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Effects of Medicare Payment Reform: Evidence from the Home Health Interim and Prospective Payment Systems

  • Peter J. Huckfeldt
  • Neeraj Sood
  • José J Escarce
  • David C. Grabowski
  • Joseph P. Newhouse

Medicare continues to implement payment reforms that shift reimbursement from fee-for-service towards episode-based payment, affecting average and marginal reimbursement. We contrast the effects of two reforms for home health agencies. The Home Health Interim Payment System in 1997 lowered both types of reimbursement; our conceptual model predicts a decline in the likelihood of use and costs, both of which we find. The Home Health Prospective Payment System in 2000 raised average but lowered marginal reimbursement with theoretically ambiguous effects; we find a modest increase in use and costs. We find little substantive effect of either policy on readmissions or mortality.

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File URL: http://www.nber.org/papers/w17870.pdf
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Paper provided by National Bureau of Economic Research, Inc in its series NBER Working Papers with number 17870.

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Date of creation: Feb 2012
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Publication status: published as Huckfeldt, Peter J. & Sood, Neeraj & Escarce, José J. & Grabowski, David C. & Newhouse, Joseph P., 2014. "Effects of Medicare payment reform: Evidence from the home health interim and prospective payment systems," Journal of Health Economics, Elsevier, vol. 34(C), pages 1-18.
Handle: RePEc:nbr:nberwo:17870
Note: HC HE
Contact details of provider: Postal: National Bureau of Economic Research, 1050 Massachusetts Avenue Cambridge, MA 02138, U.S.A.
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  1. Doug Miller & A. Colin Cameron & Jonah B. Gelbach, 2006. "Bootstrap-Based Improvements for Inference with Clustered Errors," Working Papers 621, University of California, Davis, Department of Economics.
  2. Ellis, Randall P. & McGuire, Thomas G., 1996. "Hospital response to prospective payment: Moral hazard, selection, and practice-style effects," Journal of Health Economics, Elsevier, vol. 15(3), pages 257-277, June.
  3. Robin McKnight, 2004. "Home Care Reimbursement, Long-term Care Utilization, and Health Outcomes," NBER Working Papers 10414, National Bureau of Economic Research, Inc.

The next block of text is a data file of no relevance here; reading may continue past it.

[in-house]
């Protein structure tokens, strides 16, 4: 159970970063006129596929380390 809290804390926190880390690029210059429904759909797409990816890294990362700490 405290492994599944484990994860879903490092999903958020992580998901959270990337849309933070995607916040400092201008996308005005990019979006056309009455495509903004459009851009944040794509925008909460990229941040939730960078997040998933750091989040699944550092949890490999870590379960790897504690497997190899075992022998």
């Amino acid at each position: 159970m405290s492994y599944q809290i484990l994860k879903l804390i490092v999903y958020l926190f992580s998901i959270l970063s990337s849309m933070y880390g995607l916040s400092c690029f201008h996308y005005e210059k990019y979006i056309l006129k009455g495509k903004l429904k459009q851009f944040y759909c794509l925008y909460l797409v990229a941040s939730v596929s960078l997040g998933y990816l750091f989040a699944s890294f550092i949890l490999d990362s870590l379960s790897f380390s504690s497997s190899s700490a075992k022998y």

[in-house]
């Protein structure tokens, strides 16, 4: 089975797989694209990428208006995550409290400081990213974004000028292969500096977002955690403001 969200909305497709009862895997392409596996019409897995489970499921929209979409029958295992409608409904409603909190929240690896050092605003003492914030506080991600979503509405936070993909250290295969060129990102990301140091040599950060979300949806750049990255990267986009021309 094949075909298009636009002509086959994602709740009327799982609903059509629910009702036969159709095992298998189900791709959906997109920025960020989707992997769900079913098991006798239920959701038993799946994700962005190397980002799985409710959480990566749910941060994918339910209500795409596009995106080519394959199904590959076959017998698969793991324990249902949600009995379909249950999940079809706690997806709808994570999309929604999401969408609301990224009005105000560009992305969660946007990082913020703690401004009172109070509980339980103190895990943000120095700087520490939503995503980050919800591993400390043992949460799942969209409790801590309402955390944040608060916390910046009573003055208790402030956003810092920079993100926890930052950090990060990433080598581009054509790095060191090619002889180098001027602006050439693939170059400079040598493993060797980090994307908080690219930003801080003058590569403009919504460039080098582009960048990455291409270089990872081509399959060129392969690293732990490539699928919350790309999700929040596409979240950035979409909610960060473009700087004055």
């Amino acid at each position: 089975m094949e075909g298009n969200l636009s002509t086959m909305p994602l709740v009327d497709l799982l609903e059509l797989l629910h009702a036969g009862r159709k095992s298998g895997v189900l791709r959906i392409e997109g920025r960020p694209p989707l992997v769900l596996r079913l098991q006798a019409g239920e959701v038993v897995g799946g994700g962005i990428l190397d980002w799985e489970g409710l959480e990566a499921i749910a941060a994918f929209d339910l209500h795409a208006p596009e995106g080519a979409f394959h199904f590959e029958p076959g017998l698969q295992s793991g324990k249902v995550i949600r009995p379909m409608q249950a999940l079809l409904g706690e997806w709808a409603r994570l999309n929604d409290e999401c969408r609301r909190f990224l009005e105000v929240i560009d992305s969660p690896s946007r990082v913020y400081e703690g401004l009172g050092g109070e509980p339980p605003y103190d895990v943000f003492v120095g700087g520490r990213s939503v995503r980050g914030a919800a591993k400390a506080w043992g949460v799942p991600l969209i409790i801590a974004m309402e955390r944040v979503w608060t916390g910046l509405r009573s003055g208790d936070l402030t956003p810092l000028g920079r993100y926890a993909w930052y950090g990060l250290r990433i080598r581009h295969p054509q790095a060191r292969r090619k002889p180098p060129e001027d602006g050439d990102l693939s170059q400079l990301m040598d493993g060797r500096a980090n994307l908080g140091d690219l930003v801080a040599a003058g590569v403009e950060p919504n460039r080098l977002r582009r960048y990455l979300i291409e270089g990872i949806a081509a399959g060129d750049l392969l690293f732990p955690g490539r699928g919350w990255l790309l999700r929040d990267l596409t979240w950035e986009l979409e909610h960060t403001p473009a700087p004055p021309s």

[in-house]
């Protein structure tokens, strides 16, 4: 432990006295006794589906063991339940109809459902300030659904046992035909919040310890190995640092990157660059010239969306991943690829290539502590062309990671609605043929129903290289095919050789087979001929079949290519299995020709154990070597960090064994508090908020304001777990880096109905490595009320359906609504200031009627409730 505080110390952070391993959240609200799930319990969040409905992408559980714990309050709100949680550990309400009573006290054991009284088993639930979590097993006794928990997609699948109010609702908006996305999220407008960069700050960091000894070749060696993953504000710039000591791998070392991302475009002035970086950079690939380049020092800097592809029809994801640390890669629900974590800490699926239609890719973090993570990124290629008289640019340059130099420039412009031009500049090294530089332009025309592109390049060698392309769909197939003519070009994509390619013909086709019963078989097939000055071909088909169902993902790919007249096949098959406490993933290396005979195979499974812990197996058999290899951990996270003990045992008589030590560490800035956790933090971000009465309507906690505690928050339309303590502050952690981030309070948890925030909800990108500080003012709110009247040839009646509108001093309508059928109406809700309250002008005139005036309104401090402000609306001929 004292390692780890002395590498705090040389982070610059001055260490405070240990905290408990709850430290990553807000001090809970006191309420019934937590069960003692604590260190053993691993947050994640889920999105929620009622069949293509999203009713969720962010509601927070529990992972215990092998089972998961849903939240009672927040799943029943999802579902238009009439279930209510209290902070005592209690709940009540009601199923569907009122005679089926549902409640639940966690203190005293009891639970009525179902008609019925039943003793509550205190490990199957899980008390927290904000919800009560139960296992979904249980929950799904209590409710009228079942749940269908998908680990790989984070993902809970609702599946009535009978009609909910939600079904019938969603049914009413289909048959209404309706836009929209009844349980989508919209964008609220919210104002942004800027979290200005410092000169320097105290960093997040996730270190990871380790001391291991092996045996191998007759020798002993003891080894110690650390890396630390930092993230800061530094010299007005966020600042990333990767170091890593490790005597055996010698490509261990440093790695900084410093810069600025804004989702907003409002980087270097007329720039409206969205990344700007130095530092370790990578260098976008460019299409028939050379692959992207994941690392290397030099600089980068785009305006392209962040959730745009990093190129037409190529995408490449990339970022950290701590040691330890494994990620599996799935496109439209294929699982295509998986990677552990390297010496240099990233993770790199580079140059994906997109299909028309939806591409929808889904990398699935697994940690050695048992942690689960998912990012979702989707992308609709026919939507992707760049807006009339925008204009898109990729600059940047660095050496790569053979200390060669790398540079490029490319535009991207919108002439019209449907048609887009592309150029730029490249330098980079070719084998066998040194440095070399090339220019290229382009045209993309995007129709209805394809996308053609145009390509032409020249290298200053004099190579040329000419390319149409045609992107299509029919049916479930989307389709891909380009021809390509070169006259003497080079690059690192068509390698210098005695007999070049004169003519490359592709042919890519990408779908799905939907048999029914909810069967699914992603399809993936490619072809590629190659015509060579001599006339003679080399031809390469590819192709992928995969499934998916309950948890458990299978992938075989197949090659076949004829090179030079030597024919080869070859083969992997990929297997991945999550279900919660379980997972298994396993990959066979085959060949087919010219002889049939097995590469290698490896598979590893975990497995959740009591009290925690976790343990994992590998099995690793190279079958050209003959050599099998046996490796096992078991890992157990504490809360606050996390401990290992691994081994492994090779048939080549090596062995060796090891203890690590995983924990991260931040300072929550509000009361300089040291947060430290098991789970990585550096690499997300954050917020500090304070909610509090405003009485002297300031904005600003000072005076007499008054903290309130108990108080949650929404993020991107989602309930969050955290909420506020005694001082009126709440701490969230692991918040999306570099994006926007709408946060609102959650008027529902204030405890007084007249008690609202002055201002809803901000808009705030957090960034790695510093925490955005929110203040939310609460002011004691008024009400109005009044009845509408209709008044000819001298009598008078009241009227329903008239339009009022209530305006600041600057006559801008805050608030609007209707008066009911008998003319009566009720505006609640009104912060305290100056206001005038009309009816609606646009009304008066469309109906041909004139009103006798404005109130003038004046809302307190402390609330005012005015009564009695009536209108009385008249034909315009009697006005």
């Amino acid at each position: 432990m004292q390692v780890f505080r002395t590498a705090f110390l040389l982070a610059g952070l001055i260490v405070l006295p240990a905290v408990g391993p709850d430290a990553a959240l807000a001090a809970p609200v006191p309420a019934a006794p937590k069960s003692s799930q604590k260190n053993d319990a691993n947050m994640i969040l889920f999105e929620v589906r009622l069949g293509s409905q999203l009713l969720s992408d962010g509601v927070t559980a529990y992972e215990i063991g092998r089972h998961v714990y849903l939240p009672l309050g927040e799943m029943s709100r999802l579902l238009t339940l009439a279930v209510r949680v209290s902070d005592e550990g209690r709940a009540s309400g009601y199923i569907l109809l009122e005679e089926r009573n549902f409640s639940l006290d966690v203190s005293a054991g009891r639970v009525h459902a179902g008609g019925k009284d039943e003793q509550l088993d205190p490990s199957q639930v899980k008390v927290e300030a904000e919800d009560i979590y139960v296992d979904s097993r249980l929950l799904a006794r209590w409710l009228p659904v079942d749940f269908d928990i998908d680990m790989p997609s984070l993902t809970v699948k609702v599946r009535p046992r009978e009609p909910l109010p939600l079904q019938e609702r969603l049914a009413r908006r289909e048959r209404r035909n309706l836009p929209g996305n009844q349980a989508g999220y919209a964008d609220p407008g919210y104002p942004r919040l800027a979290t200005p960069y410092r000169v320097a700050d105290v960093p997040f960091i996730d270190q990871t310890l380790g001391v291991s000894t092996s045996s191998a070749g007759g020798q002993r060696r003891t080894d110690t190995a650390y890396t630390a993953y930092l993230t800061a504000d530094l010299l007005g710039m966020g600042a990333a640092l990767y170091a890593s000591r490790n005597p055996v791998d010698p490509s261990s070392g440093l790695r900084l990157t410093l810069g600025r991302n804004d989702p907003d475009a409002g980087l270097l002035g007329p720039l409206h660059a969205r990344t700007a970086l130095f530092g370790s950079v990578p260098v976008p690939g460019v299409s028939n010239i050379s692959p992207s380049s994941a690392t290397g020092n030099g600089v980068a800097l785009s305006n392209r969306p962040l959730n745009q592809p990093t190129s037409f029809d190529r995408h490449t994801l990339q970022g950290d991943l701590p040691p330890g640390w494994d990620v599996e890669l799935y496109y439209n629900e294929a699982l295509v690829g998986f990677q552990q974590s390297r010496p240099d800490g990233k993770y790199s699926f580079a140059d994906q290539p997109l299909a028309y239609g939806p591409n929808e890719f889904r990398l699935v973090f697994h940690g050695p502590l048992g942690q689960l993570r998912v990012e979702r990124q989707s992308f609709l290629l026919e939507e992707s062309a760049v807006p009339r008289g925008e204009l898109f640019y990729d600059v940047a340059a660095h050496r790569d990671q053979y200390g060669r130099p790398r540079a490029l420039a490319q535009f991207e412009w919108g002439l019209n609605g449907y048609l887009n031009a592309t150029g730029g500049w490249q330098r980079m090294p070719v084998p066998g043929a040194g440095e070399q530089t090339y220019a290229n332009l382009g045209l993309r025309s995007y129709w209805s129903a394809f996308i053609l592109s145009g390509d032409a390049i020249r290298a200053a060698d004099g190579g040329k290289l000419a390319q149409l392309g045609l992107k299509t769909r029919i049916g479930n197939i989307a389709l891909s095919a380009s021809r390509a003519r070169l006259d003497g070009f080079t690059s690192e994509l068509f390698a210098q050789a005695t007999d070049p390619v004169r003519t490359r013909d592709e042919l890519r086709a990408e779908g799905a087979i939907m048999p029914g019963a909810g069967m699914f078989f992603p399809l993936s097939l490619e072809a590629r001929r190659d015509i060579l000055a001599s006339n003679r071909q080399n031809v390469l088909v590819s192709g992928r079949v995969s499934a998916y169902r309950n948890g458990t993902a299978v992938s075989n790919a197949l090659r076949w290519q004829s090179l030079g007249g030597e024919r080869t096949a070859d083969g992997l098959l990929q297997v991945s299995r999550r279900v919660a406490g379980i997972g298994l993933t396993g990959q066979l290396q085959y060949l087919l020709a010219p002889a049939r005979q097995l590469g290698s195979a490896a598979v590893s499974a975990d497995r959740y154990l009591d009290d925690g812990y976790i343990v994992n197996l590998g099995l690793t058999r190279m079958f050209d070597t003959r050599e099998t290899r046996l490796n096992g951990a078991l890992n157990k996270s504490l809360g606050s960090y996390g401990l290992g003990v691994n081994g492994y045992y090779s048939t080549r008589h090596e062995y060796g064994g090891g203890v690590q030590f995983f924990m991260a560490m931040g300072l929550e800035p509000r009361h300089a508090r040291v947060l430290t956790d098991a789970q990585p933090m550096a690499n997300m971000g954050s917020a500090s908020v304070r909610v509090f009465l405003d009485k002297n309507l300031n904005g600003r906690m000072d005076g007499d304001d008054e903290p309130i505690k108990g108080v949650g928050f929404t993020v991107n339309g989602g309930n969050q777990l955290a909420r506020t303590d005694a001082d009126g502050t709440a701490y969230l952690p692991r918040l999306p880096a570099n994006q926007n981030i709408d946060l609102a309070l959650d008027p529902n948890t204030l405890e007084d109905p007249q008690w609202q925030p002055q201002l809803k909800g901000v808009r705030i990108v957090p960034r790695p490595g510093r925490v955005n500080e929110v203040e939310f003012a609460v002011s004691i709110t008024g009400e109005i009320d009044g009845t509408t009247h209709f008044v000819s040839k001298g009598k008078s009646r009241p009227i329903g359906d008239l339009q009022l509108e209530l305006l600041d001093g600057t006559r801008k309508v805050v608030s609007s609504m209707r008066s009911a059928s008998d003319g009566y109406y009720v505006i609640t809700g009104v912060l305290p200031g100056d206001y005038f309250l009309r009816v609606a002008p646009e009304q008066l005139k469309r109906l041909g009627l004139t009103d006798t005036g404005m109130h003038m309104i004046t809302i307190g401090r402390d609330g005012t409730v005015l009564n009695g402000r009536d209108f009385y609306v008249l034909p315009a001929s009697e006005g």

4. Sood, Neeraj & Huckfeldt, Peter J. & Grabowski, David C. & Newhouse, Joseph P. & Escarce, José J., 2013. "The effect of prospective payment on admission and treatment policy: Evidence from inpatient rehabilitation facilities," Journal of Health Economics, Elsevier, vol. 32(5), pages 965-979.
  5. Grabowski, David C. & Afendulis, Christopher C. & McGuire, Thomas G., 2011. "Medicare prospective payment and the volume and intensity of skilled nursing facility services," Journal of Health Economics, Elsevier, vol. 30(4), pages 675-684, July.
  6. Hodgkin, Dominic & McGuire, Thomas G., 1994. "Payment levels and hospital response to prospective payment," Journal of Health Economics, Elsevier, vol. 13(1), pages 1-29, March.
  7. Currie, Janet & Gruber, Jonathan, 1996. "Saving Babies: The Efficacy and Cost of Recent Changes in the Medicaid Eligibility of Pregnant Women," Journal of Political Economy, University of Chicago Press, vol. 104(6), pages 1263-96, December.
  8. Joseph P. Newhouse, 2004. "Pricing the Priceless: A Health Care Conundrum," MIT Press Books, The MIT Press, edition 1, volume 1, number 0262640589, June.
  9. Cutler, David M & Gruber, Jonathan, 1996. "Does Public Insurance Crowd Out Private Insurance?," The Quarterly Journal of Economics, MIT Press, vol. 111(2), pages 391-430, May.
  10. Sood, Neeraj & Buntin, Melinda Beeuwkes & Escarce, José J., 2008. "Does how much and how you pay matter? Evidence from the inpatient rehabilitation care prospective payment system," Journal of Health Economics, Elsevier, vol. 27(4), pages 1046-1059, July.
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